Sometimes, being in the right place at the right time is all it takes. And when it comes to fairly forgotten B horror pictures from Poverty Row during the 1930s, Frank R. Strayer’s underrated gem The Vampire Bat essentially flew down from the skies and into motion picture history just for its impeccable timing alone. Filmed at night on leftover sets from earlier big studio productions and rounding up a fine cast from various other recent horror hits ‒ independent or otherwise ‒ this 1933 chiller from mystery/thriller writer Edward T. Lowe Jr. has all of the heart, humor, and horror its major competitors did, along with a little extra added bite for good measure.
People are dying mysteriously in a small European village; mysterious exsanguinations which leave superstitious locals to conclude it must be the work of a vampire (what else?). The local police inspector ‒ played by the charismatic and remarkably accent-less Melvyn Douglas, who is clearly having a good time making easy money ‒ finds the idea too far-fetched. Lionel Atwill (as Dr. Otto von Niemann) isn’t terribly certain about the old mountain village lore, either, but his odd tendency to stare off into the distance and make random wide-eyed expressions to what we can only assume was the camera operator’s hot assistant make us all begin to suspect otherwise.
But tensions soon begin to arise within the underdeveloped minds of the locals, leading them all to cast their rotten suppositions on the proverbial village idiot, Herman, brought to fabulously fey life by the one and only Dwight Frye ‒ who cemented his name into the annals of horror two years before as the entomophagous Renfield in Tod Browning’s Dracula. While the part may have only helped to typecast the legendary character actor (as he plays yet another lunatic here), his extended cameo special guest star appearance (which, in all honesty, is the best way to describe his part) has since proved to be one of The Vampire Bat‘s greatest assets.
Speaking of greatest assets, we can’t forget the casting of the beautiful Fay Wray as the film’s heroine. Sure, she doesn’t have a lot to do here other than to flirt with Melvyn Douglas or react to the outrageous antics of co-star Maude Eburne (who portrays Wray’s annoying hypochondriac auntie), but, by golly, the timing of her casting couldn’t have been any better. Having previously starred opposite Lionel Atwill in the two-strip Technicolor Doctor X, the team of Atwill & Wray had just finished filming Mystery of the Wax Museum at Warner Bros. and was on the verge of becoming a cult icon in a tiny little RKO flick called King Kong.
Lionel Belmore, who played the bürgermeister in at least a half-dozen Universal horror pictures, including James Whale’s Frankenstein (which The Vampire Bat borrowed its European village set from wholesale), once again plays a bürgermeister here (now that’s some serious typecasting). Cinema’s first Robin Hood (as well as one of filmdom’s earliest Christs), the enigmatic Robert Frazer ‒ who fell under Bela Lugosi’s spell in White Zombie, much like Dwight Frye did in Dracula ‒ plays Atwill’s servant here; two years later, the actor would pop up in another Poverty Row vampiric thriller, Condemned to Live with Ralph Morgan.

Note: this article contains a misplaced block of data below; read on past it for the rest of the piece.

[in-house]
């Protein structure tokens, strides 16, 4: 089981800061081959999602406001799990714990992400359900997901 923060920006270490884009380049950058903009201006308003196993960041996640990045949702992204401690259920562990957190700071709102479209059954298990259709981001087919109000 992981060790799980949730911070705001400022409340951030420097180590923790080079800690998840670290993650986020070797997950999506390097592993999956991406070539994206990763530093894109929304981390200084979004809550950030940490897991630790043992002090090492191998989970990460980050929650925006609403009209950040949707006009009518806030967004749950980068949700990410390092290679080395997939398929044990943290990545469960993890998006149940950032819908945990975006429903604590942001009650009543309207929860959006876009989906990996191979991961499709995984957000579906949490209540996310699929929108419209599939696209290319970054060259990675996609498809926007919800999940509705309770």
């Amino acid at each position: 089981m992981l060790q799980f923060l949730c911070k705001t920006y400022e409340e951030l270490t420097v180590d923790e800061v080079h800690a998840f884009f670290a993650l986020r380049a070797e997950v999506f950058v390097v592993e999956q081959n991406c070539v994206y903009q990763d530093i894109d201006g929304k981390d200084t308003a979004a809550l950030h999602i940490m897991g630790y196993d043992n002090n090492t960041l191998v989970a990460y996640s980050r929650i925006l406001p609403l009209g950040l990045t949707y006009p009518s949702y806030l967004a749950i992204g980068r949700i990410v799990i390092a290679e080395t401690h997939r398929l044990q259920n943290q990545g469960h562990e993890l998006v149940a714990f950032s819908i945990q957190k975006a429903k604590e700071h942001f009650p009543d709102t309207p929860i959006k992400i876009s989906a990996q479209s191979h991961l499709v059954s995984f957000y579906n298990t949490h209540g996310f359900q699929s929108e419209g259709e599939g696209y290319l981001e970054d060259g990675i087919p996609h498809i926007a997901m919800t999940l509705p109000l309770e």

Rushed into production and released a month before Mystery of the Wax Museum could first stun audiences, this memorable quickie from Majestic Pictures was one of many titles which would someday fall into the dreaded Public Domain. As such, nearly every release since home video became a serious thing in the 1980s have seemed like copies of second-generation 16mm dupes at best. Recently, however, the UCLA Film & Television Archive managed to unearth not only a 35mm composite acetate fine grain master, but also a 35mm nitrate print of this pre-Code gem ‒ both of which were used for this BD-R release from indie label The Film Detective.
Both prints used clearly show their own signs of wear, but all in all, I can safely say that this is the best The Vampire Bat has ever looked on home video. From the opening credits alone, there’s a remarkable amount of clarity which has never been seen; a genuine improvement in quality that had me staring in amazement on several occasions, especially at the subtle eye movements Lionel Atwill, Fay Wray, or Dwight Frye display. Furthermore, UCLA archivists went to the extra added trouble of recreating Gustav Brock’s hand-drawn colors for the torches during the Bronson Cavern chase sequence, making this the first home video release to include the same.
Sporting a (greatly appreciated) higher bitrate than many of The Film Detective’s other BD-R releases, The Vampire Bat is presented in its original Academy aspect ratio with Dolby Digital sound and optional English subtitles. You probably won’t need the latter if you aren’t hard of hearing, as the audio is very clear. Since special features for budget releases aren’t too terribly common, the inclusion of an audio commentary by exploitation movie guru Sam Sherman (who is always a blast to listen to) is nice. A second bonus offering, a newly-produced featurette about Melvyn Douglas by his son, Gregory Hesselberg, is very personal, but informative just the same.